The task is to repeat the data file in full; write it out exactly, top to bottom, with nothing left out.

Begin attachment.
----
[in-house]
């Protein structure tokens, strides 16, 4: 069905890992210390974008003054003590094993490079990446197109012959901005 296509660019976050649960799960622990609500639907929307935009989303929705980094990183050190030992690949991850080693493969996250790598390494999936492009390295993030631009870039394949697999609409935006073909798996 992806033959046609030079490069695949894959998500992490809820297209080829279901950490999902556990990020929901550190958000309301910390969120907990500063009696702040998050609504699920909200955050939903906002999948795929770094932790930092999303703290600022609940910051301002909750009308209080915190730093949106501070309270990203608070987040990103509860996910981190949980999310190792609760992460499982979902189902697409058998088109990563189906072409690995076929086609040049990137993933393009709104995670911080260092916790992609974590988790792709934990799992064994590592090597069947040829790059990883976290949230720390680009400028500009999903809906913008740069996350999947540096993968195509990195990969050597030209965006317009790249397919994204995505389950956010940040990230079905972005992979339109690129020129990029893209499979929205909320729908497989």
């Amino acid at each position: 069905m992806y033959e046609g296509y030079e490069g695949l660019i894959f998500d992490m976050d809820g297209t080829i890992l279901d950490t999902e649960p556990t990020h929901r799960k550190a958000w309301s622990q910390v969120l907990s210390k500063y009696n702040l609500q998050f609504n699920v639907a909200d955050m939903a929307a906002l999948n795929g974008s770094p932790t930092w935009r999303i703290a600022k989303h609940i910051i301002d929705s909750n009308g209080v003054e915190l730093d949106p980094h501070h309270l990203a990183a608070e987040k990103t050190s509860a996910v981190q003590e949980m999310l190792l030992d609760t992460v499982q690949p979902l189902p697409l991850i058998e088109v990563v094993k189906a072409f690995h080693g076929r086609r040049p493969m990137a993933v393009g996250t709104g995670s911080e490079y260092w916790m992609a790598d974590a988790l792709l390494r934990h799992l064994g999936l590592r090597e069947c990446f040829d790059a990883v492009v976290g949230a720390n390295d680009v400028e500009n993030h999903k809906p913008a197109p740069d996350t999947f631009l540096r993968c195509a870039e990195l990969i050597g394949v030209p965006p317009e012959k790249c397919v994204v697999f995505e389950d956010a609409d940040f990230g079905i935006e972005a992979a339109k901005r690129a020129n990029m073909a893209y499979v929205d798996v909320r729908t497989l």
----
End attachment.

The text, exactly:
[in-house]
């Protein structure tokens, strides 16, 4: 069905890992210390974008003054003590094993490079990446197109012959901005 296509660019976050649960799960622990609500639907929307935009989303929705980094990183050190030992690949991850080693493969996250790598390494999936492009390295993030631009870039394949697999609409935006073909798996 992806033959046609030079490069695949894959998500992490809820297209080829279901950490999902556990990020929901550190958000309301910390969120907990500063009696702040998050609504699920909200955050939903906002999948795929770094932790930092999303703290600022609940910051301002909750009308209080915190730093949106501070309270990203608070987040990103509860996910981190949980999310190792609760992460499982979902189902697409058998088109990563189906072409690995076929086609040049990137993933393009709104995670911080260092916790992609974590988790792709934990799992064994590592090597069947040829790059990883976290949230720390680009400028500009999903809906913008740069996350999947540096993968195509990195990969050597030209965006317009790249397919994204995505389950956010940040990230079905972005992979339109690129020129990029893209499979929205909320729908497989």
């Amino acid at each position: 069905m992806y033959e046609g296509y030079e490069g695949l660019i894959f998500d992490m976050d809820g297209t080829i890992l279901d950490t999902e649960p556990t990020h929901r799960k550190a958000w309301s622990q910390v969120l907990s210390k500063y009696n702040l609500q998050f609504n699920v639907a909200d955050m939903a929307a906002l999948n795929g974008s770094p932790t930092w935009r999303i703290a600022k989303h609940i910051i301002d929705s909750n009308g209080v003054e915190l730093d949106p980094h501070h309270l990203a990183a608070e987040k990103t050190s509860a996910v981190q003590e949980m999310l190792l030992d609760t992460v499982q690949p979902l189902p697409l991850i058998e088109v990563v094993k189906a072409f690995h080693g076929r086609r040049p493969m990137a993933v393009g996250t709104g995670s911080e490079y260092w916790m992609a790598d974590a988790l792709l390494r934990h799992l064994g999936l590592r090597e069947c990446f040829d790059a990883v492009v976290g949230a720390n390295d680009v400028e500009n993030h999903k809906p913008a197109p740069d996350t999947f631009l540096r993968c195509a870039e990195l990969i050597g394949v030209p965006p317009e012959k790249c397919v994204v697999f995505e389950d956010a609409d940040f990230g079905i935006e972005a992979a339109k901005r690129a020129n990029m073909a893209y499979v929205d798996v909320r729908t497989l």